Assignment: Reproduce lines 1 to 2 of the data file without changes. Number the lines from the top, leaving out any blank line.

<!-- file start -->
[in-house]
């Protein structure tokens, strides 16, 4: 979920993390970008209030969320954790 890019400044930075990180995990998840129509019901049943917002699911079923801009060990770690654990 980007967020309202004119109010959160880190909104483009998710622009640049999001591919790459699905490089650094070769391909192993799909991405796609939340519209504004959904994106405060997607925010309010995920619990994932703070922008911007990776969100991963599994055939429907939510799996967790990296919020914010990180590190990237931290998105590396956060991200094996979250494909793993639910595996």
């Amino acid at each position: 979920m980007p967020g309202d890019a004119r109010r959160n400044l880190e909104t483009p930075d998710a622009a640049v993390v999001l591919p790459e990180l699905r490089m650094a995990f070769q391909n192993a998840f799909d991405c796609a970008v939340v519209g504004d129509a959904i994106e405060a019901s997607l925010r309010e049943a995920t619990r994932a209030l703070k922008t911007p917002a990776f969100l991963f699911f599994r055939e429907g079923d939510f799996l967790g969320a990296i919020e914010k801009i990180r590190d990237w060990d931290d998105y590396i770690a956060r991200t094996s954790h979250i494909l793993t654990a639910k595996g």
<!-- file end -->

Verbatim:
[in-house]
């Protein structure tokens, strides 16, 4: 979920993390970008209030969320954790 890019400044930075990180995990998840129509019901049943917002699911079923801009060990770690654990 980007967020309202004119109010959160880190909104483009998710622009640049999001591919790459699905490089650094070769391909192993799909991405796609939340519209504004959904994106405060997607925010309010995920619990994932703070922008911007990776969100991963599994055939429907939510799996967790990296919020914010990180590190990237931290998105590396956060991200094996979250494909793993639910595996």